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Update: Somos Chiantla is now available for download to Android devices.
Back in late 2015, the Nexos Locales project in Guatemala received a novel inquiry. It was from Carlos Alvarado Figueroa, who had just been elected mayor of Chiantla (CHEE-ahn-tlah), a municipality of 75,000 in the Western Highlands, and he had an idea. Alvarado had been elected on a platform of budget transparency and social audit and was part of a wave of good governance reformers that swept into office on the heels of the Línea corruption scandal, which saw both President Otto Perez Molina and Vice President Roxana Baldetti jailed. He wanted DAI’s help to design and develop a mobile tool to give the citizens of Chiantla (Chiantlecos) better access to municipal government. In particular, he wanted to give Chiantlecos an easy, transparent view on how his government was allocating and spending money, facilitating social audit and giving citizens the ability to more easily communicate with his administration. So, the project called me, and I called the Mayor.
Mayor Carlos Alvarado’s post-election Facebook banner image promoting social audit. Text reads: A cordial invitation to participate in a social audit workshop. The resources are the community’s, and we should audit them!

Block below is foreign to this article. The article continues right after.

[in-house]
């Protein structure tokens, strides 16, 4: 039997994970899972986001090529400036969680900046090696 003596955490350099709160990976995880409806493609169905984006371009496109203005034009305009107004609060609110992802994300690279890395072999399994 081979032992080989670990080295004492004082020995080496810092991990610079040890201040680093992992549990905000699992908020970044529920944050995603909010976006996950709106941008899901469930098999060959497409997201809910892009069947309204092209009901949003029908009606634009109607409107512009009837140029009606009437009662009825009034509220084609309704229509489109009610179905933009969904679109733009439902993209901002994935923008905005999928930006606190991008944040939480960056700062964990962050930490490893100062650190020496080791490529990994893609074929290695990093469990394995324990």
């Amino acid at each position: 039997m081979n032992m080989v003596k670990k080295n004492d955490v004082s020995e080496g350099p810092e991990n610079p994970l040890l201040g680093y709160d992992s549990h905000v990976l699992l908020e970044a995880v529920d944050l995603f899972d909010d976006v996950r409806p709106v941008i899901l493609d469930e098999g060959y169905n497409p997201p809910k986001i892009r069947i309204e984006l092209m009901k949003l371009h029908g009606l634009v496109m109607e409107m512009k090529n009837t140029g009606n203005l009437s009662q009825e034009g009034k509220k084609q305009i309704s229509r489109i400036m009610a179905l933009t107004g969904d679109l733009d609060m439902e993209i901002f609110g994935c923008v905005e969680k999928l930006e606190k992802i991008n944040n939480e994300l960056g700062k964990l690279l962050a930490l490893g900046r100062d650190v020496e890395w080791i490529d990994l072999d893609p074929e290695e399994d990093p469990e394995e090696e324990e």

After a few rounds of discussion and consultation with Mayor Alvarado and the Nexos Locales project team, we agreed to a design process placing citizen needs at the center of our decision-making. How? We chose to involve Chiantlecos in the design process from beginning to end, starting with face-to-face interviews on key design factors such as access to mobile technology, information flows via traditional and new media, and app choice. We also asked questions about the social media ecosystem, citizen opinion of government performance, attitudes about municipal government transparency, and which municipal services they would like to access.